I came back home 4 hours later and I noticed the progress bar just around 50% ... wait a few other minutes and ... KABOOM!!! I get a terrible BSOD (and it wasn't my screensaver )

At least VS2005 is still working, but I guess I've to retry the update procedure... this time before going to bed

The beginning of the journey: pics of my departure

Testing out the cool new feature of Subtext (the MetaWeblog API’s newMediaObject method inside Windows Live Writer), I'm posting here the pictures of my departure from Esperia.

Here is the C9 Guy ready to greet the mighty mountains that can be seen from my old office window.

 

 

And next my departure from the office, taking with my all my stuff inside the trolley my colleagues gave me as gift.

 

Speaking about CC.NET and Subtext

This afternoon (Italian time) I'll be speaking at small code camp organized by the local user group DotNetMarche in Ancona, Italy.

The name of the meeting is: "Sviluppare applicazioni 'migliori': CruiseControl.NET & NHibernate" (in English "How to build better software: CruiseControl.NET & NHibernate").

Here is the link to the meeting agenda.

My session, titled "CruiseControl.NET in a real world project" will be an brief introduction to Continuous Integration with CruiseControl.NET. Then I'll show what I think are the Best Practices for successfully implementing a CI process on a real world project using as example the "pretty sweet" implementation I did for Subtext.

I'll translate all the PPT slides in English and post them to my blog in a future not too much (hopefully ) far away

ASP.NET AJAX RC is out

Just released ATLAS ASP.NET AJAX RC. This brings all the ASP.NET development community One Step Closer to the official release.

Since I just quit my job, and I'll be flying to Wellington on Jan 2nd,  I could have some spare time next week to download it and make some experiments.

And, maybe, we can even start thinking about migrating the ajax stuff inside Subtext from Magic Ajax to ASP.NET Ajax.

ZERO!!!!!!!!!!!!!!!!!!!

If you are an Italian reader of my old blog, probably you already know about it: today is my last day of work in the company I worked since February 1998.

Starting from tomorrow I'll be spending my time getting ready for the big step: moving to Wellington.
I'm arriving "down-under" on Jan 4th, and start working there on Jan 8th.

And what am I doing during my last day of work? Other the drinking sparkling wine, I mean .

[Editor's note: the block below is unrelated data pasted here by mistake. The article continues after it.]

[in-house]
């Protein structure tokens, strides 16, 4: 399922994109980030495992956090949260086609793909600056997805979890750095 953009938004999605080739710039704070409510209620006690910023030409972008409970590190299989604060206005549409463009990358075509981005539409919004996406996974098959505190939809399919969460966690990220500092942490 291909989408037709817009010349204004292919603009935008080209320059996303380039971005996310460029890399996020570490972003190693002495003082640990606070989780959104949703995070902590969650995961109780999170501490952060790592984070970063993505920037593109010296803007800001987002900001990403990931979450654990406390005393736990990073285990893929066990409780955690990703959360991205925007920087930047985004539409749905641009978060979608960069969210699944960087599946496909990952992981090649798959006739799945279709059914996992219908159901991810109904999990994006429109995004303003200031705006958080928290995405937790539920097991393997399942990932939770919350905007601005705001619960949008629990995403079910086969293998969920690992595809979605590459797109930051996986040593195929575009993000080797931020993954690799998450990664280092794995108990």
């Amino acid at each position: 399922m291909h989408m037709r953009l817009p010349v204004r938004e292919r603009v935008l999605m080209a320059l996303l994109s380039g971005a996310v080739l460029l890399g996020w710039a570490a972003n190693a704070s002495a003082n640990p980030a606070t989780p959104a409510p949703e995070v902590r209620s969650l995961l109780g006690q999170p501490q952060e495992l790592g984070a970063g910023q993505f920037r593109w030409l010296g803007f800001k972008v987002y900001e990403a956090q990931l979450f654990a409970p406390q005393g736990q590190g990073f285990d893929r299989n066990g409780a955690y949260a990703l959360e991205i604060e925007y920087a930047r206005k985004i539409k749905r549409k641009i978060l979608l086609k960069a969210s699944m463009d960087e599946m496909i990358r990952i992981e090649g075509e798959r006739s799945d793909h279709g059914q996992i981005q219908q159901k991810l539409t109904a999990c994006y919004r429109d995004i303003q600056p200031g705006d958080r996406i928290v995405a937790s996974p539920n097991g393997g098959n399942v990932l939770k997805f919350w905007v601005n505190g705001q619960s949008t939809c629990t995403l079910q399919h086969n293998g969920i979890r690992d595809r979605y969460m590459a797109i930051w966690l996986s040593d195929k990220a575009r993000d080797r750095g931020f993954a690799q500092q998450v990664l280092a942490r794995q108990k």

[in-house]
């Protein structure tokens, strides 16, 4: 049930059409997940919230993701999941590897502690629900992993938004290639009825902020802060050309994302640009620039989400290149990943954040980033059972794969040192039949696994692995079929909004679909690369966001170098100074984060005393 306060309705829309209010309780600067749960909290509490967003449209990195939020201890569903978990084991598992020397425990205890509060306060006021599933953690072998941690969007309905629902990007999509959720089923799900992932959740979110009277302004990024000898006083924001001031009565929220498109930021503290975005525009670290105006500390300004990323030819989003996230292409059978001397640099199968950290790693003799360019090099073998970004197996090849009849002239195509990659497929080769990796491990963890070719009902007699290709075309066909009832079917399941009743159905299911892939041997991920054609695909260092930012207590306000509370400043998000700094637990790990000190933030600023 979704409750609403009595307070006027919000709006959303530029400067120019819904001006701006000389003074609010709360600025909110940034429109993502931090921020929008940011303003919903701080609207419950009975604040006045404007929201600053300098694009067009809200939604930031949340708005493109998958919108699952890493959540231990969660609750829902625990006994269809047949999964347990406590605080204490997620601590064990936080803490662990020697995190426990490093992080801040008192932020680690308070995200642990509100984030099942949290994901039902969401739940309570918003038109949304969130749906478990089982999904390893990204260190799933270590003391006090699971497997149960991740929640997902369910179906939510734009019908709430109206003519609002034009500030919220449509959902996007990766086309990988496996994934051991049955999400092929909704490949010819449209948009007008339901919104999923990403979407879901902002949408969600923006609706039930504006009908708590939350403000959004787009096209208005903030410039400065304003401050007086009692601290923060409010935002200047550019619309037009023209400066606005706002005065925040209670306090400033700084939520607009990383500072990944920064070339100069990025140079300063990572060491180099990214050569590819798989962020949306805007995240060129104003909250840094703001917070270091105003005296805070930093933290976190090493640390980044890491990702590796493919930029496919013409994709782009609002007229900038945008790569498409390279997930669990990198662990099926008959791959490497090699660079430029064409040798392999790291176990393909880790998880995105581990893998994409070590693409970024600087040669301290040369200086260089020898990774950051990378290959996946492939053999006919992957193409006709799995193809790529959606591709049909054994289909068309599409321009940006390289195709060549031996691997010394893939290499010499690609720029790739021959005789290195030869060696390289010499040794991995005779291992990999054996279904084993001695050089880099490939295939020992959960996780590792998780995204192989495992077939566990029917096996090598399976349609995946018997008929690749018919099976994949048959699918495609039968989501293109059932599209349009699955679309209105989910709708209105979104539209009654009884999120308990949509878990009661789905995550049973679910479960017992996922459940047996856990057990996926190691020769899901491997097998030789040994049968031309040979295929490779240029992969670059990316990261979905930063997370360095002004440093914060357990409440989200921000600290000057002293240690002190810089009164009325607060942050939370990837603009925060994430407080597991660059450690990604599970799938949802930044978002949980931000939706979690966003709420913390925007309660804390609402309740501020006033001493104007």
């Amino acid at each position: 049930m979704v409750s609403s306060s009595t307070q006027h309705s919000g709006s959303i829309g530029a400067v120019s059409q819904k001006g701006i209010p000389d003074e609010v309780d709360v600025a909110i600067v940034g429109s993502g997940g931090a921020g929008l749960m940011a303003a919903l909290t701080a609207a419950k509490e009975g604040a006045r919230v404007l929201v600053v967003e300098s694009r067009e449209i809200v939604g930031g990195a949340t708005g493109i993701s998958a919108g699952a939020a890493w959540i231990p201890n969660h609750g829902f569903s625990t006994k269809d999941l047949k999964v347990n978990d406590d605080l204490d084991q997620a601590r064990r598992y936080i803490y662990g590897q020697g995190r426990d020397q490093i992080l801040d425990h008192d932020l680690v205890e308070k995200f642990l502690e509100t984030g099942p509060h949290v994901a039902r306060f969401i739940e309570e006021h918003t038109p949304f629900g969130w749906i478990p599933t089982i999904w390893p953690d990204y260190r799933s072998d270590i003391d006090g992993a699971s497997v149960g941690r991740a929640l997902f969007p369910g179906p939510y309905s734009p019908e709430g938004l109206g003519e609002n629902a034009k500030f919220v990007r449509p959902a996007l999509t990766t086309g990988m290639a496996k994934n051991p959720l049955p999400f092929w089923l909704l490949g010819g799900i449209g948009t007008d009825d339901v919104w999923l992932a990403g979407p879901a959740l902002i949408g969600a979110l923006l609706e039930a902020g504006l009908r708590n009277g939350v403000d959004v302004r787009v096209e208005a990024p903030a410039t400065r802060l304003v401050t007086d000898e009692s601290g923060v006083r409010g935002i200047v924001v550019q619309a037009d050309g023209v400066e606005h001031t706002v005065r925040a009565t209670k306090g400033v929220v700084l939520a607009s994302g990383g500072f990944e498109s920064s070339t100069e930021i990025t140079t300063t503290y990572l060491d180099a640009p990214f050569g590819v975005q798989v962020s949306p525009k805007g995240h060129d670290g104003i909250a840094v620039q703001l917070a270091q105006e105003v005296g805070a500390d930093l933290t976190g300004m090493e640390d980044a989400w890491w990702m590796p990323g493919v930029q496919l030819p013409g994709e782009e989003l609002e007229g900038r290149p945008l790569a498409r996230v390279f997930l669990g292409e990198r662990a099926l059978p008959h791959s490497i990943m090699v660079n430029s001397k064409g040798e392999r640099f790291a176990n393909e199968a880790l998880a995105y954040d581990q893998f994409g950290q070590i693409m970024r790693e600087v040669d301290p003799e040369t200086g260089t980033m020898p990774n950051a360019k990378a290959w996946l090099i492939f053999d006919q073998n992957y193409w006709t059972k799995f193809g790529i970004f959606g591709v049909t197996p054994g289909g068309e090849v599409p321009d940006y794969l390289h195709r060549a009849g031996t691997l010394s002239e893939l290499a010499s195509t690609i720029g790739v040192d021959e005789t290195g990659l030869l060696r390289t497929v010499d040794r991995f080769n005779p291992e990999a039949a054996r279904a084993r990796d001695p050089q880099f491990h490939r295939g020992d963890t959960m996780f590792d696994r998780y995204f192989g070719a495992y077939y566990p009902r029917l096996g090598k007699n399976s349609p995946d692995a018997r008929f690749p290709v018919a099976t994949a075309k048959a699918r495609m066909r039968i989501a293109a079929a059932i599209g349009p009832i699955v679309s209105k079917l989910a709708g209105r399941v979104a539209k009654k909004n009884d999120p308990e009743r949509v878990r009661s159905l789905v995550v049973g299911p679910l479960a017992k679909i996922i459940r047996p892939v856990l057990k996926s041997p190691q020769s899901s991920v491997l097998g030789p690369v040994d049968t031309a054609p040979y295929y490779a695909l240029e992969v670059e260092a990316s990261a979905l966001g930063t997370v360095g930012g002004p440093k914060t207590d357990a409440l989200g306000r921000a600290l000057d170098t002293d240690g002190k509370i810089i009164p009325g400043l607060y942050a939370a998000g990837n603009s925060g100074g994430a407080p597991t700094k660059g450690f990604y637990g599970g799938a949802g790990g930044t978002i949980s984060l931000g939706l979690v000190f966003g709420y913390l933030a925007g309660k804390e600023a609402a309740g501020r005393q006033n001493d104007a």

This morning I was the trainer for a small in house course about Community Server, and the personalization I developed for big community site we they are building. Too bad I'll not be there to announce that big community site when it will go live

And in a few minutes I'll be deploying on the production server an online movies store, that delivers contents encrypted with MS DRM technology.

Not a "ghost" at all

Here I am... writing in English

Finally I made it: starting from today, December 11st, 2006, almost 2 years after my first blog post on my Italian blog, I've got an English blog, too...

Why did I choose to have a blog written in English? Because I'm moving to Wellington, NZ in less than a month and I'm taking part in the global .NET community.

Also, last April I saw this post from Jeff "Coding Horror" Atwood about creating one's own personal brand, and since I'm a free climber I decided to go with CodeClimber: a good mix of the 2 things I like the most.

If you want to know something more about me I encourage you to read my short bio.

As final note, this blog is powered by Subtext, one of the most popular .NET blogging engine. I'm part of the development team and I'm taking care of the build and CI process, and I'm designing the plugin framework that will be released with the next major release code name "Poseidon".

You may notice a few other posts before this introductory one: they are copy of popular posts I had on my Italian blog, just to start this blog site with something more that an intro

One final note is about the graphics of the blog: the logo is final, but everything else is not definitive, so, expect to see changes in the future.